delivers, carries, transports, or ships, by any means whatever, or causes to be delivered, carried, transported, or shipped for commercial or noncommercial purposes or sells or causes to be sold in interstate or foreign commerce any wildlife taken, transported, or sold in any manner in violation of any law or regulation of any State or foreign country . . . .
shall be subject to the penalties prescribed in subsections (c) and (d) of this section.
18 U.S.C. § 43(a)(2). Subsection (c) provides for a civil penalty of not more than $5,000 for each violation; subsection (d) provides for a criminal penalty of not more than $10,000 or one year imprisonment or both. Under subsections (f)(3) and (5), the phrase "wildlife taken" covers the collection of mollusks and, perforce, the harvesting of clams involved here. Guilty knowledge of state law has been held to be an essential element for purposes of subsections (c) and (d). See United States v. Jonas Brothers of Seattle, Inc., 368 F. Supp. 783 (D.Alaska 1974).
The government apparently finds the misdemeanor penalties provided for in the Lacey Act and in the second paragraph of the general conspiracy statute inadequate, for the indictment includes four felony counts based on the NSPA. These counts are based on the same conduct described in other counts of the indictment as violations of the Lacey Act. It is the government's theory that clams taken in violation of state environmental conservation laws are "stolen" within the meaning of the NSPA and that, therefore, engaging in interstate commerce in clams so taken violates not only the Lacey Act but also the NSPA. Since the appeal was argued, Judge Sifton of the District Court for the Eastern District of New York has sustained a similar claim by the government with respect to skins of wild alligators of which Louisiana had declared itself to be the owner. United States v. Klapisch, 77 Cr. 620 (June 12, 1978).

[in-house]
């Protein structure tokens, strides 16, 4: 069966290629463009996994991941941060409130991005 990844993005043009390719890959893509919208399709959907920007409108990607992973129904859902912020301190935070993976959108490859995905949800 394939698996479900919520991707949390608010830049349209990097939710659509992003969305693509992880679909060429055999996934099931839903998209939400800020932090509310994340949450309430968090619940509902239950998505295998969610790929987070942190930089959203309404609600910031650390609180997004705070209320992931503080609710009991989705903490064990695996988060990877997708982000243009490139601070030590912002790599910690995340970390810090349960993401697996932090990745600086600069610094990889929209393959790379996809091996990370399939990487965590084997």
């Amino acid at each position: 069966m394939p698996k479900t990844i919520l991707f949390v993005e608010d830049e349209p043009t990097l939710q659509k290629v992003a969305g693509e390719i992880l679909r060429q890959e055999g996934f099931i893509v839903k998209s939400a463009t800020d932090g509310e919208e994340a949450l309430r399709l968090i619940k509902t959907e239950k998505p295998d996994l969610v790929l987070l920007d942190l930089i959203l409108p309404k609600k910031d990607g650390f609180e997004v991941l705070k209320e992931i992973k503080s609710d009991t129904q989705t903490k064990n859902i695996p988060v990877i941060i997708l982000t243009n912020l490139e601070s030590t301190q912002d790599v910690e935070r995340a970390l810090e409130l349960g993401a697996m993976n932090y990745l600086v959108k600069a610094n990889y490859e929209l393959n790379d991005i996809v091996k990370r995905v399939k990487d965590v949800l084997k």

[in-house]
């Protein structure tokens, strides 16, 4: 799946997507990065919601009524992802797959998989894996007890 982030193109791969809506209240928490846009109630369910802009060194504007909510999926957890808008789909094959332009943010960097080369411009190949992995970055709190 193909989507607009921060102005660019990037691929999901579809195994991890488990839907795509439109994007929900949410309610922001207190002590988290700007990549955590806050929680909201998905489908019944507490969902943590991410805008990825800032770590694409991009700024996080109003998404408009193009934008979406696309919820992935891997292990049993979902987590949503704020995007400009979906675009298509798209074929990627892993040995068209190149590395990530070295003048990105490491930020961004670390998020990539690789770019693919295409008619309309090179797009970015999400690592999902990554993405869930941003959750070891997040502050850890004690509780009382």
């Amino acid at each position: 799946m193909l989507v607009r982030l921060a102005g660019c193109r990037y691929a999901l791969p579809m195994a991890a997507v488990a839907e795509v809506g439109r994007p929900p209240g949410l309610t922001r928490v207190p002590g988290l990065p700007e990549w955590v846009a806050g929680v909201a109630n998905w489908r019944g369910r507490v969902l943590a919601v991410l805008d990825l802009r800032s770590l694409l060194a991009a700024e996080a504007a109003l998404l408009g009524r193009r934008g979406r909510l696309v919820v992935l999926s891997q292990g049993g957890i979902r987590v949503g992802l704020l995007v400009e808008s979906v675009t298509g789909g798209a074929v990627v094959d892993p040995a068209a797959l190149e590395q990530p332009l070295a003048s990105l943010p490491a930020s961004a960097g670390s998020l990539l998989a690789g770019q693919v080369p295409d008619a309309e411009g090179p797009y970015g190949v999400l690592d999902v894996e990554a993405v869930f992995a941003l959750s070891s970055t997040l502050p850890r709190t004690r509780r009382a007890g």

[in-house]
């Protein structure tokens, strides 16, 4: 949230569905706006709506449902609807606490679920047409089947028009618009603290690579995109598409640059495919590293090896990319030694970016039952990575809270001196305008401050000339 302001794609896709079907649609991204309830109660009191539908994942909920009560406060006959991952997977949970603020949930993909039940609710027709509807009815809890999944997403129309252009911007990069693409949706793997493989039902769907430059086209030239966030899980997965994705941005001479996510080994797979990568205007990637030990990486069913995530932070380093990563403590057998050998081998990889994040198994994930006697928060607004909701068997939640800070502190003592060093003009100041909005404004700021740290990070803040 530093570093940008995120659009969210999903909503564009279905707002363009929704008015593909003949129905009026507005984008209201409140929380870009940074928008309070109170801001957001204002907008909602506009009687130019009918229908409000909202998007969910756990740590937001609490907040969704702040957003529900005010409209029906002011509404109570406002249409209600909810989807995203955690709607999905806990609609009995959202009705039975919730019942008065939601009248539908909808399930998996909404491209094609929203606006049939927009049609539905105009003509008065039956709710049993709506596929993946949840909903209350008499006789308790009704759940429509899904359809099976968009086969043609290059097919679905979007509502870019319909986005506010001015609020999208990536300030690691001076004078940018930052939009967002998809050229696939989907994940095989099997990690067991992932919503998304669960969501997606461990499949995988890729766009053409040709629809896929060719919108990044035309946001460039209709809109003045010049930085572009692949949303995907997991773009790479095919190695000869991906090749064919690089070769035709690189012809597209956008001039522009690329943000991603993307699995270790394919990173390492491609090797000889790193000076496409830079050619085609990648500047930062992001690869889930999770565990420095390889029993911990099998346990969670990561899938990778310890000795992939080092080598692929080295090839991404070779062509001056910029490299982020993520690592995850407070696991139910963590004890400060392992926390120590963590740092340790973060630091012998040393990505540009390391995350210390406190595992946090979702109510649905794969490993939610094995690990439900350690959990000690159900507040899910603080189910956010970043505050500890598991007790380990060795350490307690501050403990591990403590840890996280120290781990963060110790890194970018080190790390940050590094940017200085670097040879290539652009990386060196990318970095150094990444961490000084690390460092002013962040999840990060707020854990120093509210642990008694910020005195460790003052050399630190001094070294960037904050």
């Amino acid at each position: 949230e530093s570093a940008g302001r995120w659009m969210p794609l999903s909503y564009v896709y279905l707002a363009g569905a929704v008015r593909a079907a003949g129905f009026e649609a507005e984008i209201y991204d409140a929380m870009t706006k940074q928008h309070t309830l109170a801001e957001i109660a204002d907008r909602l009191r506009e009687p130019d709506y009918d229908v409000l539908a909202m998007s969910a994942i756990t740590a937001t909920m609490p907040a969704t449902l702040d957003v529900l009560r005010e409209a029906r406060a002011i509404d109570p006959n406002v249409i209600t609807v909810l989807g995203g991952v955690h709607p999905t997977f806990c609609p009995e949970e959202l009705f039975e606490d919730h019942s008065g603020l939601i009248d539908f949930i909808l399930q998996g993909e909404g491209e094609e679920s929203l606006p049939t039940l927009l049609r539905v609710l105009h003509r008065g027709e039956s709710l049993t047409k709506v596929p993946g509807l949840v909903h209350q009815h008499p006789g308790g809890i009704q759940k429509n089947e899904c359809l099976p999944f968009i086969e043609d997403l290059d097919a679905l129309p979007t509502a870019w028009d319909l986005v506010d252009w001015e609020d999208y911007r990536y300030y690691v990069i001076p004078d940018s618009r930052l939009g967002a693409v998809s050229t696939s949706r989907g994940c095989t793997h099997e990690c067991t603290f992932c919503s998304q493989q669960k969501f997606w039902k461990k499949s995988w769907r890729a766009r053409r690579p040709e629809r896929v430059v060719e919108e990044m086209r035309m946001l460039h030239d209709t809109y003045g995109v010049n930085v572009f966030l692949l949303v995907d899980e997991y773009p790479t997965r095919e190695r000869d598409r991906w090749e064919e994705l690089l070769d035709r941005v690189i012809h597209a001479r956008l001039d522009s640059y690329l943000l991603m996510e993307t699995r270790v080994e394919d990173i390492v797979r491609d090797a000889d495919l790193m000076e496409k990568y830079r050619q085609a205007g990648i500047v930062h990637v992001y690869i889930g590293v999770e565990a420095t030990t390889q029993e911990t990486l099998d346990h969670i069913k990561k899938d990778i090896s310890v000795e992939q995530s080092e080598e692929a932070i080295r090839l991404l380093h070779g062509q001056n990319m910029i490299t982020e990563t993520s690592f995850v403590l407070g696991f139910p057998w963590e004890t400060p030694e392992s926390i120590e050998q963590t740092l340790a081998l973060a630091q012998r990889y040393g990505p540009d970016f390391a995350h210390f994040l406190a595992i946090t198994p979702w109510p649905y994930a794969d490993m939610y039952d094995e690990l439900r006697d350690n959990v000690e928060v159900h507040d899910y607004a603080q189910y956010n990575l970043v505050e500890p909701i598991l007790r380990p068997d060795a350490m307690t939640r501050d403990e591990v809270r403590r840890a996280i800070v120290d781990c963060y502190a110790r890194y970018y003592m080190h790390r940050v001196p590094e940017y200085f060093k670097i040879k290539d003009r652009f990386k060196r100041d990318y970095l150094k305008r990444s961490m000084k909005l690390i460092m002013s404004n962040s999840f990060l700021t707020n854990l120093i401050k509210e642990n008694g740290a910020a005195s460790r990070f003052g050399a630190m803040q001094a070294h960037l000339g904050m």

The NSPA provides, in pertinent part: "Whoever transports in interstate or foreign commerce any goods, wares, merchandise, securities or money, of the value of $5,000 or more, knowing the same to have been stolen, converted or taken by fraud . . . Shall be fined not more than $10,000 or imprisoned not more than ten years, or both." 18 U.S.C. § 2314. The meaning of the word "stolen" as used in this statute is relatively well-established. The leading case is United States v. Turley, 352 U.S. 407, 77 S. Ct. 397, 1 L. Ed. 2d 430 (1957), where the Supreme Court construed the word as it was used in the National Motor Vehicle Theft Act, As amended, 18 U.S.C. § 2312 ("NMVTA"). We regard Turley as controlling here because the word "stolen" is used in the same way in both the NSPA and the NMVTA. This is hardly surprising inasmuch as the NSPA was designed "(t)o extend the provisions of the National Motor Vehicle Theft Act to other stolen property." 48 Stat. 794. In Turley the Court defined the word to include "all felonious takings . . . with intent to deprive the owner of the rights and benefits of ownership, regardless of whether or not the theft constitutes common-law larceny." 352 U.S. at 417, 77 S. Ct. at 402. The Court, in a footnote, explained that the term "felonious" was "used in the sense of having criminal intent rather than with reference to any distinction between felonies and misdemeanors." Id. at 410 n.4, 77 S. Ct. at 399. Turley had obtained possession of an automobile lawfully from its owner and had subsequently converted it to his own use. At common law, he would have been guilty not of larceny, but of embezzlement. Thus, the Court was making it clear that the definition of "stolen" was sufficiently broad to abolish the archaic distinctions between larceny by trespass, larceny by trick, embezzlement and obtaining property by false pretenses. See United States v. Benson, 548 F.2d 42, 44-46 (2d Cir.), Cert. denied, 430 U.S. 910, 97 S. Ct. 1185, 51 L. Ed. 2d 588 (1977) (construing the NSPA). Although the scope of the term is broad, it is not as elastic as the government suggests here. Even under the broad definition in Turley, stealing is still essentially an offense against another person's proprietary or possessory interests in property. See United States v. McClain, 545 F.2d 988, 1002 (5th Cir. 1977); Black's ...